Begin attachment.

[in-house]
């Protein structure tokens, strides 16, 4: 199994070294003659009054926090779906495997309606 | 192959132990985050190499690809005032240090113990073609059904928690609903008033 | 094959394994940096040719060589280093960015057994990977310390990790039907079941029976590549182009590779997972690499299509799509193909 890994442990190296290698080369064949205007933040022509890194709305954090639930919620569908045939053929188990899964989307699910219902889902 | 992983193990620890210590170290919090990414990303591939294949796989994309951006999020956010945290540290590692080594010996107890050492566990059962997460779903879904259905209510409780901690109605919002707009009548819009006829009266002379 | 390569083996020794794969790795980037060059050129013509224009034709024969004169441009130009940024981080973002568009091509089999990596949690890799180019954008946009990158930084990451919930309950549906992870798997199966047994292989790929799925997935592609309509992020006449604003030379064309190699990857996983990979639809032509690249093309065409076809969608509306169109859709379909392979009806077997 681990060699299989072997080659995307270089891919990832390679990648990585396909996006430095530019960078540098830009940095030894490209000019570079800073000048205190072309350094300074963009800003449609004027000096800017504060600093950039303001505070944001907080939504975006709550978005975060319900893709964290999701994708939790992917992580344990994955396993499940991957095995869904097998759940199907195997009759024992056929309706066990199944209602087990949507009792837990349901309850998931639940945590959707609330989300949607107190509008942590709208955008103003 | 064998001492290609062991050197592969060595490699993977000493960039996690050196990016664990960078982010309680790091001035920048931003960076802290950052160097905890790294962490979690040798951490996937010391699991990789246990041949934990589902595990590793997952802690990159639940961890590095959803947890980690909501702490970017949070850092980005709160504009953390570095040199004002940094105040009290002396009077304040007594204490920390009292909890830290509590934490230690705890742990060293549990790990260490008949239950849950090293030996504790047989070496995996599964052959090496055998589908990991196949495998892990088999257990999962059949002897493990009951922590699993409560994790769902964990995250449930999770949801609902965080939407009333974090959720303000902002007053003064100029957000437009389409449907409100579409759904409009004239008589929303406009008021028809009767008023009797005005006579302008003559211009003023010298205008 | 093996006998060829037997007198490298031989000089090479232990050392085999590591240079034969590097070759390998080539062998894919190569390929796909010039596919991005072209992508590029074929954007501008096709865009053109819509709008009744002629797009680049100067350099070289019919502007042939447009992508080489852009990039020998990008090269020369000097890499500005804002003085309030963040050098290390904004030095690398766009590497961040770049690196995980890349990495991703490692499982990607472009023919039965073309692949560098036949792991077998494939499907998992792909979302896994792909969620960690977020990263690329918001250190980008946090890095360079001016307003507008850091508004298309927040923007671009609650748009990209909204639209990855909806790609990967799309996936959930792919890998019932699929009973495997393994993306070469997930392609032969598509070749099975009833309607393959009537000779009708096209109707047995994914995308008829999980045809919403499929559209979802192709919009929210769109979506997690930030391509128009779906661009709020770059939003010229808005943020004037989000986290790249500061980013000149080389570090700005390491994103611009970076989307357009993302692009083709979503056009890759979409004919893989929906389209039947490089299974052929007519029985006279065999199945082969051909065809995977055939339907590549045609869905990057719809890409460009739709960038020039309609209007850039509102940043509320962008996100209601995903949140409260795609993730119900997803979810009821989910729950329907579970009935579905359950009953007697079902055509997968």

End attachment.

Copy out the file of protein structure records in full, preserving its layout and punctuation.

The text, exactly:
[in-house]
């Protein structure tokens, strides 16, 4: 199994070294003659009054926090779906495997309606 | 192959132990985050190499690809005032240090113990073609059904928690609903008033 | 094959394994940096040719060589280093960015057994990977310390990790039907079941029976590549182009590779997972690499299509799509193909 890994442990190296290698080369064949205007933040022509890194709305954090639930919620569908045939053929188990899964989307699910219902889902 | 992983193990620890210590170290919090990414990303591939294949796989994309951006999020956010945290540290590692080594010996107890050492566990059962997460779903879904259905209510409780901690109605919002707009009548819009006829009266002379 | 390569083996020794794969790795980037060059050129013509224009034709024969004169441009130009940024981080973002568009091509089999990596949690890799180019954008946009990158930084990451919930309950549906992870798997199966047994292989790929799925997935592609309509992020006449604003030379064309190699990857996983990979639809032509690249093309065409076809969608509306169109859709379909392979009806077997 681990060699299989072997080659995307270089891919990832390679990648990585396909996006430095530019960078540098830009940095030894490209000019570079800073000048205190072309350094300074963009800003449609004027000096800017504060600093950039303001505070944001907080939504975006709550978005975060319900893709964290999701994708939790992917992580344990994955396993499940991957095995869904097998759940199907195997009759024992056929309706066990199944209602087990949507009792837990349901309850998931639940945590959707609330989300949607107190509008942590709208955008103003 | 064998001492290609062991050197592969060595490699993977000493960039996690050196990016664990960078982010309680790091001035920048931003960076802290950052160097905890790294962490979690040798951490996937010391699991990789246990041949934990589902595990590793997952802690990159639940961890590095959803947890980690909501702490970017949070850092980005709160504009953390570095040199004002940094105040009290002396009077304040007594204490920390009292909890830290509590934490230690705890742990060293549990790990260490008949239950849950090293030996504790047989070496995996599964052959090496055998589908990991196949495998892990088999257990999962059949002897493990009951922590699993409560994790769902964990995250449930999770949801609902965080939407009333974090959720303000902002007053003064100029957000437009389409449907409100579409759904409009004239008589929303406009008021028809009767008023009797005005006579302008003559211009003023010298205008 | 093996006998060829037997007198490298031989000089090479232990050392085999590591240079034969590097070759390998080539062998894919190569390929796909010039596919991005072209992508590029074929954007501008096709865009053109819509709008009744002629797009680049100067350099070289019919502007042939447009992508080489852009990039020998990008090269020369000097890499500005804002003085309030963040050098290390904004030095690398766009590497961040770049690196995980890349990495991703490692499982990607472009023919039965073309692949560098036949792991077998494939499907998992792909979302896994792909969620960690977020990263690329918001250190980008946090890095360079001016307003507008850091508004298309927040923007671009609650748009990209909204639209990855909806790609990967799309996936959930792919890998019932699929009973495997393994993306070469997930392609032969598509070749099975009833309607393959009537000779009708096209109707047995994914995308008829999980045809919403499929559209979802192709919009929210769109979506997690930030391509128009779906661009709020770059939003010229808005943020004037989000986290790249500061980013000149080389570090700005390491994103611009970076989307357009993302692009083709979503056009890759979409004919893989929906389209039947490089299974052929007519029985006279065999199945082969051909065809995977055939339907590549045609869905990057719809890409460009739709960038020039309609209007850039509102940043509320962008996100209601995903949140409260795609993730119900997803979810009821989910729950329907579970009935579905359950009953007697079902055509997968």